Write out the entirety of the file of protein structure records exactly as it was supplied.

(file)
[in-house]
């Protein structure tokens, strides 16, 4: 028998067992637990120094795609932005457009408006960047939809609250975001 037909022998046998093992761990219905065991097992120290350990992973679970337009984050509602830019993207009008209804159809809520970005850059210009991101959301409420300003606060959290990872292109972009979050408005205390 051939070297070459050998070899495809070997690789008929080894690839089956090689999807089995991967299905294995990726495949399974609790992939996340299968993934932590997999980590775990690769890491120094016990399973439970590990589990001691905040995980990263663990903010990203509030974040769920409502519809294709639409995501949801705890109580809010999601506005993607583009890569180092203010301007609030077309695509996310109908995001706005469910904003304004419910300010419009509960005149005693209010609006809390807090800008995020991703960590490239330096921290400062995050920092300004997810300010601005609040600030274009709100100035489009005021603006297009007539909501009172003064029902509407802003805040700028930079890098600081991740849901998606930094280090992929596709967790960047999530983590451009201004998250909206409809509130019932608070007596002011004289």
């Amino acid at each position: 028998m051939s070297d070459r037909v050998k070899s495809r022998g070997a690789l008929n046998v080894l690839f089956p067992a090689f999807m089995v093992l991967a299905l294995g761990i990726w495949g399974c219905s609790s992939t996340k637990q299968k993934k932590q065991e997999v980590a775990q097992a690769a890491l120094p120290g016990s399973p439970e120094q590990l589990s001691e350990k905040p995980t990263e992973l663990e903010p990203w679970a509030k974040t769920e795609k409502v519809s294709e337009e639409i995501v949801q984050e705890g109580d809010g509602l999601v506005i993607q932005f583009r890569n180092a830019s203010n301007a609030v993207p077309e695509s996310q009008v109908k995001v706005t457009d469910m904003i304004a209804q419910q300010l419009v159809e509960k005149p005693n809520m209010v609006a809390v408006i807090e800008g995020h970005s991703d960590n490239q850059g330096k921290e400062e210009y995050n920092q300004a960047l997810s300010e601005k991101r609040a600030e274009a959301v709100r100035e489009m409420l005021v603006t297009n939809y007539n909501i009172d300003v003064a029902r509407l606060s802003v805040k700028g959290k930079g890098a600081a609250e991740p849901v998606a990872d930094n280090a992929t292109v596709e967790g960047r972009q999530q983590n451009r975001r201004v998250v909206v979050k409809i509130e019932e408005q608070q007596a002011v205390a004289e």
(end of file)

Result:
[in-house]
């Protein structure tokens, strides 16, 4: 028998067992637990120094795609932005457009408006960047939809609250975001 037909022998046998093992761990219905065991097992120290350990992973679970337009984050509602830019993207009008209804159809809520970005850059210009991101959301409420300003606060959290990872292109972009979050408005205390 051939070297070459050998070899495809070997690789008929080894690839089956090689999807089995991967299905294995990726495949399974609790992939996340299968993934932590997999980590775990690769890491120094016990399973439970590990589990001691905040995980990263663990903010990203509030974040769920409502519809294709639409995501949801705890109580809010999601506005993607583009890569180092203010301007609030077309695509996310109908995001706005469910904003304004419910300010419009509960005149005693209010609006809390807090800008995020991703960590490239330096921290400062995050920092300004997810300010601005609040600030274009709100100035489009005021603006297009007539909501009172003064029902509407802003805040700028930079890098600081991740849901998606930094280090992929596709967790960047999530983590451009201004998250909206409809509130019932608070007596002011004289």
């Amino acid at each position: 028998m051939s070297d070459r037909v050998k070899s495809r022998g070997a690789l008929n046998v080894l690839f089956p067992a090689f999807m089995v093992l991967a299905l294995g761990i990726w495949g399974c219905s609790s992939t996340k637990q299968k993934k932590q065991e997999v980590a775990q097992a690769a890491l120094p120290g016990s399973p439970e120094q590990l589990s001691e350990k905040p995980t990263e992973l663990e903010p990203w679970a509030k974040t769920e795609k409502v519809s294709e337009e639409i995501v949801q984050e705890g109580d809010g509602l999601v506005i993607q932005f583009r890569n180092a830019s203010n301007a609030v993207p077309e695509s996310q009008v109908k995001v706005t457009d469910m904003i304004a209804q419910q300010l419009v159809e509960k005149p005693n809520m209010v609006a809390v408006i807090e800008g995020h970005s991703d960590n490239q850059g330096k921290e400062e210009y995050n920092q300004a960047l997810s300010e601005k991101r609040a600030e274009a959301v709100r100035e489009m409420l005021v603006t297009n939809y007539n909501i009172d300003v003064a029902r509407l606060s802003v805040k700028g959290k930079g890098a600081a609250e991740p849901v998606a990872d930094n280090a992929t292109v596709e967790g960047r972009q999530q983590n451009r975001r201004v998250v909206v979050k409809i509130e019932e408005q608070q007596a002011v205390a004289e």